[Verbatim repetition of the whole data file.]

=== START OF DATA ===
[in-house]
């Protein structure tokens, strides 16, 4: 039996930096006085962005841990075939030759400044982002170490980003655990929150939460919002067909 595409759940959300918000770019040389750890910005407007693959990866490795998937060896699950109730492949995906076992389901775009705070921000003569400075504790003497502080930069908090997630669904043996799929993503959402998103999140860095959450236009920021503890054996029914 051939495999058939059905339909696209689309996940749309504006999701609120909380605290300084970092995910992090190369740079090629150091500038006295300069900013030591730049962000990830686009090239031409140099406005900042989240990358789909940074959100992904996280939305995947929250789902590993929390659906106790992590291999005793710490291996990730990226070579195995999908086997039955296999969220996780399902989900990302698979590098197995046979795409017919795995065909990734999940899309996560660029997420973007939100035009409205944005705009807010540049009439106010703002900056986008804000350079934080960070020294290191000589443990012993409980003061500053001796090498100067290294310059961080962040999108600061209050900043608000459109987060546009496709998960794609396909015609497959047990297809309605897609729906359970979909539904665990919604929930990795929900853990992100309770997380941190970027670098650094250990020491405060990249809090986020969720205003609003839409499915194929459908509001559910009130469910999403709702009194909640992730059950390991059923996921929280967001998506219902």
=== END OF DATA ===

[in-house]
């Protein structure tokens, strides 16, 4: 039996930096006085962005841990075939030759400044982002170490980003655990929150939460919002067909 595409759940959300918000770019040389750890910005407007693959990866490795998937060896699950109730492949995906076992389901775009705070921000003569400075504790003497502080930069908090997630669904043996799929993503959402998103999140860095959450236009920021503890054996029914 051939495999058939059905339909696209689309996940749309504006999701609120909380605290300084970092995910992090190369740079090629150091500038006295300069900013030591730049962000990830686009090239031409140099406005900042989240990358789909940074959100992904996280939305995947929250789902590993929390659906106790992590291999005793710490291996990730990226070579195995999908086997039955296999969220996780399902989900990302698979590098197995046979795409017919795995065909990734999940899309996560660029997420973007939100035009409205944005705009807010540049009439106010703002900056986008804000350079934080960070020294290191000589443990012993409980003061500053001796090498100067290294310059961080962040999108600061209050900043608000459109987060546009496709998960794609396909015609497959047990297809309605897609729906359970979909539904665990919604929930990795929900853990992100309770997380941190970027670098650094250990020491405060990249809090986020969720205003609003839409499915194929459908509001559910009130469910999403709702009194909640992730059950390991059923996921929280967001998506219902």